Each year, Cornell sponsors the Big Idea Competition, a contest in which students pitch ideas for non-profit and for-profit enterprises in the hopes of having their entrepreneurial ambitions realized.
While I hardly exude CEO-cool — see: that time I left my math notebook on a hot stove — I have a submission for this year’s contest that I think could sway a few judges, an idea crystallized after countless strolls past McGraw Tower at certain hours of the day (i.e. 8 a.m., 1 p.m. and 6 p.m.).
My Big Idea? Put a clamp on the Cornell Chimes.
For readers unfamiliar with the chimes and hoping to simulate the auditory experience of a chimes concert, try sticking your head inside a grand piano and having a friend attempt “Claire de Lune” with bass drum mallets. The simulation won’t quite capture the bombast of the real thing, but it will give you an idea.
I’ve always felt ambivalent toward the chimes. On the one hand, they’re part of Cornell lore and a tradition nearly as old as the school itself, so I feel I should pay them due respect, if only for posterity’s sake. I certainly can’t knock the “chimesmasters” for their musical passion. It’s not their fault they chose an instrument that can only be played after ascending 161 steps, or that their performances are broadcast to the Cornell community at large. It must be tough to learn something so unwieldy, so publicly, like practicing driving by taking a cement mixer out for a spin around the neighborhood.
But, on the other hand, the chimes are annoying, obnoxious, deafening and maddening. Especially when, as often happens to me, you’ve just gotten out of class and the thing you want most in the world — more than Slope Day, more than free NetPrint — is to listen to your iPod without Coldplay’s “Clocks” à la chimes bleeding into your music. Indeed, from the Arts Quad to Ho Plaza, the only way to block out the chimes is to blast something loud and aggressive on the iPod. (Nirvana works, Weezer’s good. Grizzly Bear? Not so much.)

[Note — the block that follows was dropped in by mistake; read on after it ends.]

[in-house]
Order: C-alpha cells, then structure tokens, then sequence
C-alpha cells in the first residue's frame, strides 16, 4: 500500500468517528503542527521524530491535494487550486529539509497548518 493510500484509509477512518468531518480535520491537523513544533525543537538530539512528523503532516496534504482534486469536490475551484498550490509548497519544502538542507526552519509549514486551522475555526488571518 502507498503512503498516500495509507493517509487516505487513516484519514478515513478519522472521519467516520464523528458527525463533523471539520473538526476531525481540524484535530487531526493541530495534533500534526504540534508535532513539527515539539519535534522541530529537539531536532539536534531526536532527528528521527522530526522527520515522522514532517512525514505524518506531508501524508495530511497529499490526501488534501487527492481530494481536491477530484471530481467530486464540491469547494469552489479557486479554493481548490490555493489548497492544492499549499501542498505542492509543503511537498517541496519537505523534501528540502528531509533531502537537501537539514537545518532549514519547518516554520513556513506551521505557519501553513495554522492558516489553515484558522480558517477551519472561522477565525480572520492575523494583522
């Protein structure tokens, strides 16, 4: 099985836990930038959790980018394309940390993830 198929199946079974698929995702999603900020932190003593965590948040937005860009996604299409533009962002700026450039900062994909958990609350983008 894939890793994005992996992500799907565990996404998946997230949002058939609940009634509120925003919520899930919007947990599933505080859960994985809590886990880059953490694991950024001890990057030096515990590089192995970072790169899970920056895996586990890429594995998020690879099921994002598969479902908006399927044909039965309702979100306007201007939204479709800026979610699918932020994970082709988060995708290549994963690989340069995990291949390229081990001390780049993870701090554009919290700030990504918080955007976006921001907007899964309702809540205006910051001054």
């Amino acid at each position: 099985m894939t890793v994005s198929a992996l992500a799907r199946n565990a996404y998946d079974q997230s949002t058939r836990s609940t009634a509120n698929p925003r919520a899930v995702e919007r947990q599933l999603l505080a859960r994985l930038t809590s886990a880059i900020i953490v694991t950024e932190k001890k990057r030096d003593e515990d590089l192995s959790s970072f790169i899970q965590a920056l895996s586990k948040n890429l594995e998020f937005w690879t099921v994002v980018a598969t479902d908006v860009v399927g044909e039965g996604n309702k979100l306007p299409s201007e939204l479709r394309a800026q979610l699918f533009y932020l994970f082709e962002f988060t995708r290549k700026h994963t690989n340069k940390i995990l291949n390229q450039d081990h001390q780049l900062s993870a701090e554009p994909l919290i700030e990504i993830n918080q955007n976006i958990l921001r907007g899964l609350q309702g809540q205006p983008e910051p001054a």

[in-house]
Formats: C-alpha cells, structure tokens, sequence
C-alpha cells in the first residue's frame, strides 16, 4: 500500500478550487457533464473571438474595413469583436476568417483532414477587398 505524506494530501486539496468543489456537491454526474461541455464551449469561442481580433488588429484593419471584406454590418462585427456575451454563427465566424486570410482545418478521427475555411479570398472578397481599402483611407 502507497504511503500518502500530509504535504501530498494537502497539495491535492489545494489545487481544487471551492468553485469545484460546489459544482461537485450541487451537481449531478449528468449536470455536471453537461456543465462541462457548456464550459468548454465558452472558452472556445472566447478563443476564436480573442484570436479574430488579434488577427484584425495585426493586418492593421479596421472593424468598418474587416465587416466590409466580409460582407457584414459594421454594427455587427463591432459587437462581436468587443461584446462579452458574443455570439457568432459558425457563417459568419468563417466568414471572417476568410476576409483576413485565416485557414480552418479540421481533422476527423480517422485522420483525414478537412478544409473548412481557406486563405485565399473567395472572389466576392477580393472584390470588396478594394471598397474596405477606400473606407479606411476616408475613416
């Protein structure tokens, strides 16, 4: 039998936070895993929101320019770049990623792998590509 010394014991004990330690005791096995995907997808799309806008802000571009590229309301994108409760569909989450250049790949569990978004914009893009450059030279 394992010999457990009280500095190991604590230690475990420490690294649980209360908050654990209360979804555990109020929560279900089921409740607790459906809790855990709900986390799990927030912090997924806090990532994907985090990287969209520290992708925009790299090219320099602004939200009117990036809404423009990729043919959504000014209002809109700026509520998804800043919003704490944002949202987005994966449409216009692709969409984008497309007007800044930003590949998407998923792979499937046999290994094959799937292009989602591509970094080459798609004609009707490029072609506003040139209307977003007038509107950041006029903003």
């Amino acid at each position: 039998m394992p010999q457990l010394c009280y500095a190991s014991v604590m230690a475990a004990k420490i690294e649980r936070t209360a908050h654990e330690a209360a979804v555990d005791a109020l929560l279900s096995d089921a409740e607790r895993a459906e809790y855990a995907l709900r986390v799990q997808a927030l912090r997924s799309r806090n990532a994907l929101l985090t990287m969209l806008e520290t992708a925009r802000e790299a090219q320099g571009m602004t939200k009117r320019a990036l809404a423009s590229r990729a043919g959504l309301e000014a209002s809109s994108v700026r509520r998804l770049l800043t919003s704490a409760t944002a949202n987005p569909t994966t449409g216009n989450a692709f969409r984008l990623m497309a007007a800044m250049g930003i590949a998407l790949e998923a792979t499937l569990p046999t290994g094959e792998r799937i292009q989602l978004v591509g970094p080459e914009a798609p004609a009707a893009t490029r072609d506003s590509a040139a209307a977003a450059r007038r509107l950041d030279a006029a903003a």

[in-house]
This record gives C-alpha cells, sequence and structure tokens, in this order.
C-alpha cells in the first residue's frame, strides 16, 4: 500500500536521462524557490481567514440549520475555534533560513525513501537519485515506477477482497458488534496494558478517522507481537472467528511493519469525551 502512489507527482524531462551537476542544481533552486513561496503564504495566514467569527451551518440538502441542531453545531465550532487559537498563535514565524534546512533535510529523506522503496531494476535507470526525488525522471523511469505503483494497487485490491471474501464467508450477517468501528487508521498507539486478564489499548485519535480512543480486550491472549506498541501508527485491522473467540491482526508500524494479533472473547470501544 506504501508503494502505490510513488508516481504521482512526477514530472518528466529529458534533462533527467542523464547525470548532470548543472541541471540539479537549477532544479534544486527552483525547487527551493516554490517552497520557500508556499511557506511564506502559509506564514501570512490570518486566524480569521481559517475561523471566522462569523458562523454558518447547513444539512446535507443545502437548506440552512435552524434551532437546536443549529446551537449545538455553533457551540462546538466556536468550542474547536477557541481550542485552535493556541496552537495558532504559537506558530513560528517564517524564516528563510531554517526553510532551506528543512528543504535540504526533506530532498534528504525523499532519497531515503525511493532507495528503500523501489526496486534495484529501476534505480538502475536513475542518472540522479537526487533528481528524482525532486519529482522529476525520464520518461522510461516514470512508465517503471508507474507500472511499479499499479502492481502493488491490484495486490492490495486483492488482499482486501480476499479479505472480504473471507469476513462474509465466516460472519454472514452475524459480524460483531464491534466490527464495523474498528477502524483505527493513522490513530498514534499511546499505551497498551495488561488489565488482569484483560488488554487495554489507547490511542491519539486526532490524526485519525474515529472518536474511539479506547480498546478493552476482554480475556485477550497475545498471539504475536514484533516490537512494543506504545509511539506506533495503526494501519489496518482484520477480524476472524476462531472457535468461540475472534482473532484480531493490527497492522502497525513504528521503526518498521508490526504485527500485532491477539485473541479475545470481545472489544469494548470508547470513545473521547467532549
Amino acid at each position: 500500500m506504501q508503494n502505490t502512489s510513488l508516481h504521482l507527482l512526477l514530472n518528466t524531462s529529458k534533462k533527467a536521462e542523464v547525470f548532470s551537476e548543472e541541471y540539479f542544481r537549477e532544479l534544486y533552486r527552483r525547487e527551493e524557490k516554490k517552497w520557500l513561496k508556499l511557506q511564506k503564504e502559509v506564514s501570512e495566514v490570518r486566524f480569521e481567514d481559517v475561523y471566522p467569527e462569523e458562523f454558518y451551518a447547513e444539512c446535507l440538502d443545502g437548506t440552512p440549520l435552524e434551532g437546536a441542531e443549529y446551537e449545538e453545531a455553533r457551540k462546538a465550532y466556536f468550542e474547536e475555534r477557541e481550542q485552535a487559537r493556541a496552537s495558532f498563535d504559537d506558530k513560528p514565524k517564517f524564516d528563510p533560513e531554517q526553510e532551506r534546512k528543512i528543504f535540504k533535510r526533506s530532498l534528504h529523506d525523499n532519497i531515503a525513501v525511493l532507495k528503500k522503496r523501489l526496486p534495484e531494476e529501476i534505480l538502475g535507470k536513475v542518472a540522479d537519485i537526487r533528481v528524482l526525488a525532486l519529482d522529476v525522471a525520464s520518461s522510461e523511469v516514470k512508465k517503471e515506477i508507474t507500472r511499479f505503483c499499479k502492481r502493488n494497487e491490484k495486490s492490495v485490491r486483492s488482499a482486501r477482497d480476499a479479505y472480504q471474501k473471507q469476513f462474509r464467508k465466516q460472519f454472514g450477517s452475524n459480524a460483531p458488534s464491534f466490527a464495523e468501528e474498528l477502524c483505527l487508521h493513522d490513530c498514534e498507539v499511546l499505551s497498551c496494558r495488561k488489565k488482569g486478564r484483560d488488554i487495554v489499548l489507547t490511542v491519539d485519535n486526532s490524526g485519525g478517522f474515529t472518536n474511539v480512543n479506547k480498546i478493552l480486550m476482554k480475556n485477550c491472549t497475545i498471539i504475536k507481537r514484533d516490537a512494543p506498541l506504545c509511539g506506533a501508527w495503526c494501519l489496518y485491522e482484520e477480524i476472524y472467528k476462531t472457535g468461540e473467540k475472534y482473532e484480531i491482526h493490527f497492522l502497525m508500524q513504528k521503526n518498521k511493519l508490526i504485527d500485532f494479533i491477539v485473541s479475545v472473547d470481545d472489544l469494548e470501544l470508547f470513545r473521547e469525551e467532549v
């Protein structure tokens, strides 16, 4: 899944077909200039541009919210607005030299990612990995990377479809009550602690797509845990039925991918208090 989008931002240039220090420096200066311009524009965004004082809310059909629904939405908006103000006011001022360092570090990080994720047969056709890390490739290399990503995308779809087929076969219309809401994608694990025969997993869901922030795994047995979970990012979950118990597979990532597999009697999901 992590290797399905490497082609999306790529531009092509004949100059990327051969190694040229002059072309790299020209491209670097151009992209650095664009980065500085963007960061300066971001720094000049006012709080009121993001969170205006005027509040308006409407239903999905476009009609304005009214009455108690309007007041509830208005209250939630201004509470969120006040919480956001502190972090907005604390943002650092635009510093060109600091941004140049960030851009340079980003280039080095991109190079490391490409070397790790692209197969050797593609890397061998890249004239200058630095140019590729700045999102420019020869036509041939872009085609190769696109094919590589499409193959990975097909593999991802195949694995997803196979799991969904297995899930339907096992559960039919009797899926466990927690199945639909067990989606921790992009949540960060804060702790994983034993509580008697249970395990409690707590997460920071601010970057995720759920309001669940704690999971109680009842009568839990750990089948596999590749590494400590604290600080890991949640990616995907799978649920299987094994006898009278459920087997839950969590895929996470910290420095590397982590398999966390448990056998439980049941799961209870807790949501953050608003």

The catch is, I don’t have a problem with the quality of the chimesmasters’ performances. Sure, sometimes it sounds like they’ve let a wild animal loose in McGraw Tower. And yes, a small part of me dies every time I hear a chimesmaster’s rendition of “Imagine.” But generally the execution is stellar, and thankfully, Lennon’s masterpiece aside, there are few egregious songs on the concert playlists.
No, what bothers me so much about the chimes is their ground-trembling, head-rattling, ear-splitting, sonic boom-approaching volume: they’re way too freakin’ loud. Even from the ground below the tower, I feel violated hearing the chimes up close, which is why I can’t understand for the life of me why people actually go up into the tower during the concerts — especially since, once they’re up there, they seem to pass the time covering their ears and clutching their heads in agony. I know Ithaca is Gorges, but really, is it worth losing your hearing for a panoramic view of Lake Cayuga?
Over time, my reaction to the chimes has grown increasingly severe. Even though I’m aware of the chimes’ concert schedule, I tend to lose track of where I am and what time it is — again, not really the stuff of a future CEO — and as a result often find myself perilously close to McGraw Tower.
In such moments, my reaction to that first thundering note from above is like a soldier’s to an explosion: instantly tense, terrified and seeking cover. I have on occasion left conversations mid-sentence to pursue shelter from the chimes, which hasn’t exactly helped alter my friends’ perception of me as a whacked-out, neurotic Jew.
The chimes’ website explains that “because of the direct link between the playing stand and the clapper of the bell, it is possible to vary the dynamics of the music.” While I’m having a hard time picturing the first half of that sentence (what the hell is a “clapper of the bell”?), I’m having an even harder time with the second half. Varying dynamics? Please. By my judgment, the chimesmasters are familiar with only one dynamic marking, and that’s fortississimo.
Since Cornell isn’t likely to be on board with bagging the chimes altogether, maybe we can work out a compromise: how about we bring the volume down to at least mezzo-forte? That way the chimesmasters can play without feeling restrained, and students can walk around campus without feeling violated.
Please, chimesmasters, consider this request — I’ll be listening. (And, of course, so too will everyone else.).